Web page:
(Daily360.com) – In 2019, Walmart began using artificial intelligence (AI) to cut down on theft in self-checkout lanes at their retail stores. The new system interacts with the camera located at the exit aisles to make sure customers are scanning every item they intend to purchase. If an item isn’t scanned, the computer alerts the attendant, who follows up with the customer at the counter.
The retail giant incorporated the AI measure in hopes of reducing its shrinkage loss of about $4 billion annually, but it might still need a little work. One woman allegedly used it to steal from the store on numerous occasions before an attendant finally stopped her.
The Costly Incident
In September, police arrested TeddyJo Marie Fliam at her home in Alpena County, Michigan. According to authorities, the woman had been skipping the scanning part of the self-checkout process for about six months, allegedly stealing over $1,000 worth of items from her local Walmart. An employee recently confronted Fliam at the store when the worker reportedly noticed she wasn’t blipping every item’s barcode over the scanner before bagging.
The suspect allegedly became very defensive about the accusation, prompting management to dig a little into her shopping history. Using surveillance footage, Walmart employees pieced together a tale of theft at the self-checkout counter. Police charged her with first-degree retail fraud.
The Wegman’s Solution
Just about every store Americans walk into nowadays has the option to scan and pay for items without relying on employees. Although the method is convenient for shoppers and cuts down on wait times for those who choose employee-run lines, the method does have its problems. Wegmans, like Walmart, has experienced losses from incorporating such a convenience. The supermarket chain is addressing the issue head on to reduce further problems with the system.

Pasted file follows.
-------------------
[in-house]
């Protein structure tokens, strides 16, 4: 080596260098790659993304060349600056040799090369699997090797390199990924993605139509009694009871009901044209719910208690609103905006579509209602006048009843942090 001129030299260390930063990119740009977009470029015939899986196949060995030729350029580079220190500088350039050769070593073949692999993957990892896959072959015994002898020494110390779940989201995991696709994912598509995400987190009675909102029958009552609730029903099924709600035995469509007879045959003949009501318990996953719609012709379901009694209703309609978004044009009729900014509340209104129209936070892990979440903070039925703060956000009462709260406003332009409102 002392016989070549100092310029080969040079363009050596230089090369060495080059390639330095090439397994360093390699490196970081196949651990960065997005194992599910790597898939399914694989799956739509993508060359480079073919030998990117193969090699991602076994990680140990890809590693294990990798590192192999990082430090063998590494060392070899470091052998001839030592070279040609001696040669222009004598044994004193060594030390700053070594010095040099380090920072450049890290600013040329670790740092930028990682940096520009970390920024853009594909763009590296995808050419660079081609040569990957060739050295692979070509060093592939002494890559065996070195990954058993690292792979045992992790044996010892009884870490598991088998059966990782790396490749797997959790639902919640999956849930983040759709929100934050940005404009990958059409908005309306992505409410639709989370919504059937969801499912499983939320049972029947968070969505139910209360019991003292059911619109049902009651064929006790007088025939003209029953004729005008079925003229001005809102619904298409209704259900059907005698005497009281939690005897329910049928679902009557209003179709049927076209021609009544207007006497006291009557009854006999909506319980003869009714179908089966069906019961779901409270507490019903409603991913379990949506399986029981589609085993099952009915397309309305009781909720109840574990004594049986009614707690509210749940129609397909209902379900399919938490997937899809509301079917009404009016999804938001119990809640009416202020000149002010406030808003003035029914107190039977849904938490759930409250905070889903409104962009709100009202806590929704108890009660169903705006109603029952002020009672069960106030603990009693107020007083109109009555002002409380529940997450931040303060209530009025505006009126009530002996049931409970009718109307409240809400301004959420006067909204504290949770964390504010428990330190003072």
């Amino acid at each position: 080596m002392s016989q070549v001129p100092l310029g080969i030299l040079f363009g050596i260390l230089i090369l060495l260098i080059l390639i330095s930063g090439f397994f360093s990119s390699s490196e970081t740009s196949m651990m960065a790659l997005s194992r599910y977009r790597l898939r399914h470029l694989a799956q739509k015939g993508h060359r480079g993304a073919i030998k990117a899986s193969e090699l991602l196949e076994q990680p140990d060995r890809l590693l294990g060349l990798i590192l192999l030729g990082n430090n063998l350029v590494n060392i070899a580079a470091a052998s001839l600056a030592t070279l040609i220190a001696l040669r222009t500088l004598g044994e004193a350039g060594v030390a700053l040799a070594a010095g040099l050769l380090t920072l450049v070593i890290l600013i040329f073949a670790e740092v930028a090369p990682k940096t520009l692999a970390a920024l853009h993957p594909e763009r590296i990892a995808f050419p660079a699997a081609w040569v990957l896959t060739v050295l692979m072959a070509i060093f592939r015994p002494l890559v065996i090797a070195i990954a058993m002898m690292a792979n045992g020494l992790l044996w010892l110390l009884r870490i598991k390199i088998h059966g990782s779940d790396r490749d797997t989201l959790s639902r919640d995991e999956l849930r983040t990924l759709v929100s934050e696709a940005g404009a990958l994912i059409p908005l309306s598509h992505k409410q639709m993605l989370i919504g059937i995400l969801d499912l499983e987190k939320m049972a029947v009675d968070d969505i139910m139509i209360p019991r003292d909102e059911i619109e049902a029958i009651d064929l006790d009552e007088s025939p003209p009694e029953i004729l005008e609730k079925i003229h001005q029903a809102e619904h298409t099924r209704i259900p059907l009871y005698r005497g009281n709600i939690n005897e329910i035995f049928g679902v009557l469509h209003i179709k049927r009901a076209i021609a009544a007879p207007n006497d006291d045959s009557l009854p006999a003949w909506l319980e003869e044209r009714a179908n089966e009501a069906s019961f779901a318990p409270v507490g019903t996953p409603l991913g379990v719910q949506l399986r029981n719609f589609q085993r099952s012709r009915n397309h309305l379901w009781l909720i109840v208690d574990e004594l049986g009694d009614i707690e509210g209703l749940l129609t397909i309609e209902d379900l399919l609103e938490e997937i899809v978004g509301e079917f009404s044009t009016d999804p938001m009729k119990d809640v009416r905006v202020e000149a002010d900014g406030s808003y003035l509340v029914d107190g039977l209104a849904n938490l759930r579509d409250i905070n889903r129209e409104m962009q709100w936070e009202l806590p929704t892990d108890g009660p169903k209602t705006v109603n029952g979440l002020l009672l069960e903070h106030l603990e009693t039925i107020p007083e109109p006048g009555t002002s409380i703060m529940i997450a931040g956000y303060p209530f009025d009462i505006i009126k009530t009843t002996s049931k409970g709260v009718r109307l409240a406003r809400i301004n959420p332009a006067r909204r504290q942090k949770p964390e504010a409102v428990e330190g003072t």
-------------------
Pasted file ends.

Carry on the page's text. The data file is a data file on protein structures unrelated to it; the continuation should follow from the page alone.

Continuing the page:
Wegmans decided to disable its SCAN app customers used to total items while they shopped, which had made the checkout process even quicker. Using the app, which allowed shoppers to scan items as they added them to the cart and created a single transaction for the combined sale, the checkout process involved scanning a single barcode at the register. The retailer started using the measure during the pandemic but admits the system needs some “improvements.” While the company didn’t specify the total loss, it felt the app could no longer function “in its current state.”
Many users were disappointed with the news, but Wegmans sent app users a $20 coupon as a consolation. The store said it would find “new digital ways” to make shopping easier in stores, although the company didn’t give any further details.
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